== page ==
These red dots represent some of the earliest galaxies known to astronomy. Located ten billion light-years away, they're only a few billion years older than the Big Bang. Their presence explains why we're now surrounded by massive elliptical galaxies.
The European Southern Observatory's APEX telescope has completed this survey of the universe's most distant galaxies, and for the first time we can see a clear link between these ancient starburst galaxies — so named because of the constant birth of new stars going on inside them — and the gigantic elliptical galaxies that we see in the modern universe. The galaxies tend to be clustered tightly together and surrounded by huge dark matter halos, which you can see in the image up top. These observations, coupled with computer simulations of how these halos should develop over billions of years, makes it extremely likely that these starburst galaxies eventually evolve into today's elliptical galaxies.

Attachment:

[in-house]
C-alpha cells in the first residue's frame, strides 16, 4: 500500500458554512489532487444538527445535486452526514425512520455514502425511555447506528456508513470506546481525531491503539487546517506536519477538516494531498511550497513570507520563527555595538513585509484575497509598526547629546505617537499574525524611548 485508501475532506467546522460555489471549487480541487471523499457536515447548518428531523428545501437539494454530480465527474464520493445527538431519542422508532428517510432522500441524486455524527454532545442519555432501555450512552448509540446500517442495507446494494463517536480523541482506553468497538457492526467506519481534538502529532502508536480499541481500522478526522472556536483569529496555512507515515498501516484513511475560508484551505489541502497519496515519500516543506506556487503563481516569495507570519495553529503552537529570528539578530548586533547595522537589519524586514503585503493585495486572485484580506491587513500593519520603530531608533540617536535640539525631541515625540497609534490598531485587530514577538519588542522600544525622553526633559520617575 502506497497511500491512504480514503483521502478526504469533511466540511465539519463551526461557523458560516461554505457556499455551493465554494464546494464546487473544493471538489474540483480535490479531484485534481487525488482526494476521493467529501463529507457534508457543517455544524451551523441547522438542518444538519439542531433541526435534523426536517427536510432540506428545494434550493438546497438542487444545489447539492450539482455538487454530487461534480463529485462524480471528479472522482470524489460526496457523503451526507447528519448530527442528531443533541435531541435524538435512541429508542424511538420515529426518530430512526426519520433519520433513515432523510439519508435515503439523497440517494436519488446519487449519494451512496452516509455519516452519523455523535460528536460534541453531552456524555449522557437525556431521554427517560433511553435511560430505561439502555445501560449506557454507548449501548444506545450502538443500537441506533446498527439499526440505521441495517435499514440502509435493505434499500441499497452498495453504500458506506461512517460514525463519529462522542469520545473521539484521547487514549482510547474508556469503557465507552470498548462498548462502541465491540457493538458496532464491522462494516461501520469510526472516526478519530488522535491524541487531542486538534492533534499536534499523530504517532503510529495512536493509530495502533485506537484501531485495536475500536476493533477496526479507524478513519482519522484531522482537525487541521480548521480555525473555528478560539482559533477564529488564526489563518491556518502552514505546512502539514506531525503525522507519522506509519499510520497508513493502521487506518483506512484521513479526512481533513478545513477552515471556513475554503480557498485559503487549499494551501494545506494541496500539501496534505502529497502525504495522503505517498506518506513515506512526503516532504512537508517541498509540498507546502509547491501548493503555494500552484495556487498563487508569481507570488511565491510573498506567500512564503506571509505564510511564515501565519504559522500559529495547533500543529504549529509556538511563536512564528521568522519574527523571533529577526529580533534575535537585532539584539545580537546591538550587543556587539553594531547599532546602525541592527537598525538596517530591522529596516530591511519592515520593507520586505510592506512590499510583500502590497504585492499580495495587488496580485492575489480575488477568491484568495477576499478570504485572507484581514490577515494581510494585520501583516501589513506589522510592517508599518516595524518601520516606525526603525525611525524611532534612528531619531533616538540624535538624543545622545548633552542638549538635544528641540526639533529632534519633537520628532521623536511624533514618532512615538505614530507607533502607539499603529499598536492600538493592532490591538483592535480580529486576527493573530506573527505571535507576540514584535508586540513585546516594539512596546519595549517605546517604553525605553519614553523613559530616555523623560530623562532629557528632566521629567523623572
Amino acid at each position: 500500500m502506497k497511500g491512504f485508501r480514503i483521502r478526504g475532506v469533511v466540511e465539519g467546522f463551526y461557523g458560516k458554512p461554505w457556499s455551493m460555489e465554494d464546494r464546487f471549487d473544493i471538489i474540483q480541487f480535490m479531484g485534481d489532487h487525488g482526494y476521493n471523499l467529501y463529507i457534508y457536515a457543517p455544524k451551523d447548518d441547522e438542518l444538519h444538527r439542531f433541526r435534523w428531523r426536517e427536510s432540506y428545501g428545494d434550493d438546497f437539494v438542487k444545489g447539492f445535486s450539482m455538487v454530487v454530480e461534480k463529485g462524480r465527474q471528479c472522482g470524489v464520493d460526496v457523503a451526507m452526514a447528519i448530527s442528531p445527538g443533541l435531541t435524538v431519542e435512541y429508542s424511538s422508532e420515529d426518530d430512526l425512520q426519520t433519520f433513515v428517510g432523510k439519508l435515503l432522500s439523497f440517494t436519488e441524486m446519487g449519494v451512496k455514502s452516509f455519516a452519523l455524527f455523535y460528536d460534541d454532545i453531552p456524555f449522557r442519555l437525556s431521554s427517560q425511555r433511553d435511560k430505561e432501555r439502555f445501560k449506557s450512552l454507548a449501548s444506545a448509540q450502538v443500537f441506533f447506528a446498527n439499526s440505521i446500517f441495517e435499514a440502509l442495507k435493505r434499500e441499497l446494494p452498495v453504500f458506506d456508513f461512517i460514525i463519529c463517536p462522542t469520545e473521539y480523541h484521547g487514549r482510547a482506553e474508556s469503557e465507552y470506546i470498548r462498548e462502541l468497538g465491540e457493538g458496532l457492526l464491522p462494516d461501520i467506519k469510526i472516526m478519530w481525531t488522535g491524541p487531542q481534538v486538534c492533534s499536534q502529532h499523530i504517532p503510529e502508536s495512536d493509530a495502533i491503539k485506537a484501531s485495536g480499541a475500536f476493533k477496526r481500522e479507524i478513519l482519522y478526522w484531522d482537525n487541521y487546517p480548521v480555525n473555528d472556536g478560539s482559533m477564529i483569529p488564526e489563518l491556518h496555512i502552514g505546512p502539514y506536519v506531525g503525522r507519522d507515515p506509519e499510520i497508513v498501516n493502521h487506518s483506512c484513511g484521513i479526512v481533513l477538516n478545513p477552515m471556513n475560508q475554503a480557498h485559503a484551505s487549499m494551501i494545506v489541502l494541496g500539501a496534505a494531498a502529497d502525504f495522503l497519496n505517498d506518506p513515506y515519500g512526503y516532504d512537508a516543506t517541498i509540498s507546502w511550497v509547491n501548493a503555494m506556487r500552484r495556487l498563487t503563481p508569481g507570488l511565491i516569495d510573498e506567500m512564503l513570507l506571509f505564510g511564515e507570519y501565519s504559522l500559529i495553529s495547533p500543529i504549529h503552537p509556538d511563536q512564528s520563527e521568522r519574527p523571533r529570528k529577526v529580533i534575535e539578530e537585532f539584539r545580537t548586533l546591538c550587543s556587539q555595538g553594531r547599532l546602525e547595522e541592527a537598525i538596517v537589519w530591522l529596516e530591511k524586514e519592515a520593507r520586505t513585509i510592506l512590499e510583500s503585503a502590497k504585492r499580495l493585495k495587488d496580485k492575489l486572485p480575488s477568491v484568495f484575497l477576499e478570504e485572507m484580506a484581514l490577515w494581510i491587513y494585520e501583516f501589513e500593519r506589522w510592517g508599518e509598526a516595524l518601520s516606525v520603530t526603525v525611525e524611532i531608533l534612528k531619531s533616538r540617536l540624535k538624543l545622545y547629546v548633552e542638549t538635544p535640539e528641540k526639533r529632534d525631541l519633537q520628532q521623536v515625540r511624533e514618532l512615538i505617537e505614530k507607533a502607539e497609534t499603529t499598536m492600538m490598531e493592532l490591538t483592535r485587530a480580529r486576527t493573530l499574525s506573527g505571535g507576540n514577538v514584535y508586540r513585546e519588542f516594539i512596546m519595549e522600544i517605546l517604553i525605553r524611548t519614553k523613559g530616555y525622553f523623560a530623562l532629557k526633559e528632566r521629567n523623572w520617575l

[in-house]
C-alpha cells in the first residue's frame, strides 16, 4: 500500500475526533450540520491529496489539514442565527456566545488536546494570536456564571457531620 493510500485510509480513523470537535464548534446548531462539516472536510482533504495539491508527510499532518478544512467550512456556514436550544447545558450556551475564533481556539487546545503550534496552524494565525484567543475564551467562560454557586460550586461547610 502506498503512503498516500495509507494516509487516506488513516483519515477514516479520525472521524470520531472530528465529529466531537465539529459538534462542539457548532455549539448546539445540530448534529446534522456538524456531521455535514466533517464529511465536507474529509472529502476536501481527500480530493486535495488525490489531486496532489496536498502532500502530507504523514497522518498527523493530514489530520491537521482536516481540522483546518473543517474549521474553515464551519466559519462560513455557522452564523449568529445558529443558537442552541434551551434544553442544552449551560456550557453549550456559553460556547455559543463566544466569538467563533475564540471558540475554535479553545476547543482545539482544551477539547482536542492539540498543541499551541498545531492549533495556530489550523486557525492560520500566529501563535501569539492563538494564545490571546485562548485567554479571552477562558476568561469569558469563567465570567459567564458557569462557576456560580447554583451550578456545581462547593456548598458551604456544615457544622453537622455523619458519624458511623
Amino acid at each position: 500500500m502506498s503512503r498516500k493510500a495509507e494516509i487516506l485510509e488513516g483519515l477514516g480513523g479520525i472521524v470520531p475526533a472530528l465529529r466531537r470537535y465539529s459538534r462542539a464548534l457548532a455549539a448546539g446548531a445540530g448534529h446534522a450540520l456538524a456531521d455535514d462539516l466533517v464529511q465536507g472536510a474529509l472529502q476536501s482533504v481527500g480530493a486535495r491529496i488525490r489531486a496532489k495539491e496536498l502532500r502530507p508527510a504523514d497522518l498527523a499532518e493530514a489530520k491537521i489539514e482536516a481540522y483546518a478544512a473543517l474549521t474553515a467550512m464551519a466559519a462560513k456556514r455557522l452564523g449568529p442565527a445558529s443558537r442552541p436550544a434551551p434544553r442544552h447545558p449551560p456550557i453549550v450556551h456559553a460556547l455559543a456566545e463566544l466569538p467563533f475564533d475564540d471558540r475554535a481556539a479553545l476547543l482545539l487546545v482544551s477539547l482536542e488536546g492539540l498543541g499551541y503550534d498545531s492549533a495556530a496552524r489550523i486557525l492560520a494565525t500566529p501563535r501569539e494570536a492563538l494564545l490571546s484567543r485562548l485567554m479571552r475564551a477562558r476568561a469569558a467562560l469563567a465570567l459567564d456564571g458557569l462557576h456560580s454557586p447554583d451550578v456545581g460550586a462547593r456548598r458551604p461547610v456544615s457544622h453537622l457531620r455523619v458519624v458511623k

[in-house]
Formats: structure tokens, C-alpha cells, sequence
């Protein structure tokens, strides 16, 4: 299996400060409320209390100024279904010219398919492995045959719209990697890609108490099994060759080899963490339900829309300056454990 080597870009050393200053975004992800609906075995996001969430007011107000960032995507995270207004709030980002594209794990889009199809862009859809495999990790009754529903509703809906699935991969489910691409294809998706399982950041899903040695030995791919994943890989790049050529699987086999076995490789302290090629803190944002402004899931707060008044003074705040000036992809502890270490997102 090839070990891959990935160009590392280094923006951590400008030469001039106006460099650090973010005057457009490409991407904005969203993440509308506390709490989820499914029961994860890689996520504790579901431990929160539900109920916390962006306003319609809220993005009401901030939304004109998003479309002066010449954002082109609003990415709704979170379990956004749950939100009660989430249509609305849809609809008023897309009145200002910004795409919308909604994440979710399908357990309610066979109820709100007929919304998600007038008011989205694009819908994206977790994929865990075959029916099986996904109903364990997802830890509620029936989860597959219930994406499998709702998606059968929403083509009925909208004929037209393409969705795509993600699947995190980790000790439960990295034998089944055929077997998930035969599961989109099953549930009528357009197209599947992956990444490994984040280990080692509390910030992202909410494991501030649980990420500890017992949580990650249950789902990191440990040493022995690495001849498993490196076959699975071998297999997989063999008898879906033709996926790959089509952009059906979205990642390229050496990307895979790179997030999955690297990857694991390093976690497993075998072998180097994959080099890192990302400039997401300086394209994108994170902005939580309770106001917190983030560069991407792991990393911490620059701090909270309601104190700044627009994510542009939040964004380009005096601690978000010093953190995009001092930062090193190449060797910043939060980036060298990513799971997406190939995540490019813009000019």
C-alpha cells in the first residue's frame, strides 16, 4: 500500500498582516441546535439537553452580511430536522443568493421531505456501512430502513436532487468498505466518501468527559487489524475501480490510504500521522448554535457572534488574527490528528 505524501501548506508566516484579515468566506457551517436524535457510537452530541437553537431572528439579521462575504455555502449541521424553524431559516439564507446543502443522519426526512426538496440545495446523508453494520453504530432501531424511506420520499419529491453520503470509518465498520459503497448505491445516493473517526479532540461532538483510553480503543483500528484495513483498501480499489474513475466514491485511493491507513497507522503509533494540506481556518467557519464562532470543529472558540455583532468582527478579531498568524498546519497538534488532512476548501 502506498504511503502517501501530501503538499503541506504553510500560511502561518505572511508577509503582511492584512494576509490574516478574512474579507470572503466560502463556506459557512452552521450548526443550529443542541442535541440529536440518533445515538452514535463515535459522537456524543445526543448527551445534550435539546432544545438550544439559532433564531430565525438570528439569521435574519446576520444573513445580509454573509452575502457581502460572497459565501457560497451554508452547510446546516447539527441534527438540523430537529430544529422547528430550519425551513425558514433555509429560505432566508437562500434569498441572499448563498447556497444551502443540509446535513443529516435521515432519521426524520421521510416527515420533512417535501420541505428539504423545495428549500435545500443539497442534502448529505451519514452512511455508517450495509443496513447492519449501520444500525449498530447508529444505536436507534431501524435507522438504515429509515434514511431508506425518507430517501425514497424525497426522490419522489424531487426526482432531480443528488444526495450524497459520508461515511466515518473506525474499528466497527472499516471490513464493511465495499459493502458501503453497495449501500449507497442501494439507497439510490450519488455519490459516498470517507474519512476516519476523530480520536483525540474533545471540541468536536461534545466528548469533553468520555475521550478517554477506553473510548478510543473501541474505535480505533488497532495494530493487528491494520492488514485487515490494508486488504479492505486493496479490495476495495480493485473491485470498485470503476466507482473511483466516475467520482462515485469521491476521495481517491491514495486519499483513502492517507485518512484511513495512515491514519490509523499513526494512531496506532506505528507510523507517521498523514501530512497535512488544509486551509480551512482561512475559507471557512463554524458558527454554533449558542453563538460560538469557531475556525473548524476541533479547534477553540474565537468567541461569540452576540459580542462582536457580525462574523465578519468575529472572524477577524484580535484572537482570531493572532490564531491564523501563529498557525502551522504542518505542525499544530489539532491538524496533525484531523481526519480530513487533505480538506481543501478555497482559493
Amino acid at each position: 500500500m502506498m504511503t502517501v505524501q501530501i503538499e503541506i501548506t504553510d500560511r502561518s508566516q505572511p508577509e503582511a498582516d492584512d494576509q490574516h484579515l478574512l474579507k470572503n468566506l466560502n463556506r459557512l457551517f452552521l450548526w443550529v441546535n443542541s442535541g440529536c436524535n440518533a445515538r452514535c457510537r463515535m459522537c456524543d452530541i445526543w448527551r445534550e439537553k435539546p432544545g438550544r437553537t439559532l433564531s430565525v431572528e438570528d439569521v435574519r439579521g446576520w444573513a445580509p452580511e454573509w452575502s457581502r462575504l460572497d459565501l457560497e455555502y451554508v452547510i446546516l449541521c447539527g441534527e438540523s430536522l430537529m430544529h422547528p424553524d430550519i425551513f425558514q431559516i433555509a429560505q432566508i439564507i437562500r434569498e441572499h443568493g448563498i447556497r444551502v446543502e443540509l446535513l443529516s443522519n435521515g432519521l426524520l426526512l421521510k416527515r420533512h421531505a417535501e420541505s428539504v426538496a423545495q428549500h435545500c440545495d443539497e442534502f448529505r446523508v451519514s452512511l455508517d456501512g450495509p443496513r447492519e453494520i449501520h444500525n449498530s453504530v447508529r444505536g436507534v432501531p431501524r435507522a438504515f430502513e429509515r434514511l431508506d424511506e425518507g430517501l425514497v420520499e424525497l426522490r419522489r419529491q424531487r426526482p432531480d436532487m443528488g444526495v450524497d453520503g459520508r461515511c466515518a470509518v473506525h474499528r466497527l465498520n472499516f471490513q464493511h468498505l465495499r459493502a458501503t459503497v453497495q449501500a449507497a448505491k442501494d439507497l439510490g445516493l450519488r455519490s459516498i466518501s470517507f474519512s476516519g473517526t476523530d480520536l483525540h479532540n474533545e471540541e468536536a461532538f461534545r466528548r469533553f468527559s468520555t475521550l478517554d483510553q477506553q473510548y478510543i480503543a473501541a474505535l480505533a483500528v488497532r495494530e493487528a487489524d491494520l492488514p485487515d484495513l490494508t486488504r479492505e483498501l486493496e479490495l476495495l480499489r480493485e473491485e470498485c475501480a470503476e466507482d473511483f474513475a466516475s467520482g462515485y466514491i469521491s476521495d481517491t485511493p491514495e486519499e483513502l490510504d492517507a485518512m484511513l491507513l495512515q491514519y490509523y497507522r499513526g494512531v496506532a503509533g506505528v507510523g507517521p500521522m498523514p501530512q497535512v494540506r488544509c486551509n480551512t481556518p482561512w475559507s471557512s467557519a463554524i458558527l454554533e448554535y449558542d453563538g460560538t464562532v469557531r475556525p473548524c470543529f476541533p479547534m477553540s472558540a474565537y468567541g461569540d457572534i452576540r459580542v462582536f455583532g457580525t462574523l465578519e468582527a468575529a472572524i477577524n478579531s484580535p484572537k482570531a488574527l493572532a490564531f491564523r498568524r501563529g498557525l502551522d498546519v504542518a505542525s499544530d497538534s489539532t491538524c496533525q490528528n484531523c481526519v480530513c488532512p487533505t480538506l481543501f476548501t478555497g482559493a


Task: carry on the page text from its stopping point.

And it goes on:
Crucially, the starburst period for these distant galaxies seems to have lasted only about 100 million years, which is nothing in cosmic terms. However, in just that very short period, the galaxies doubled their number of stars — and then, just like that, they suddenly stopped, never to form stars again. That fits well with the idea that these are juts early versions of modern elliptical galaxies, which we also know suddenly stopped forming stars eons ago.
Astronomers aren't totally sure why this happens, but they have a pretty shrewd idea: supermassive black holes. The way the starburst galaxies are clustered is very similar to that of quasars, which are ultra-energetic objects powered by a central black hole. The starburst galaxies likely helped fuel these early quasars by feeding them tons of excess material. Then, as the black holes became powerful enough, they actually blew away the starburst galaxies' extra gas. Without that gas, there was no way for stars to continue forming, and so ended 100 million years of frantic stellar activity.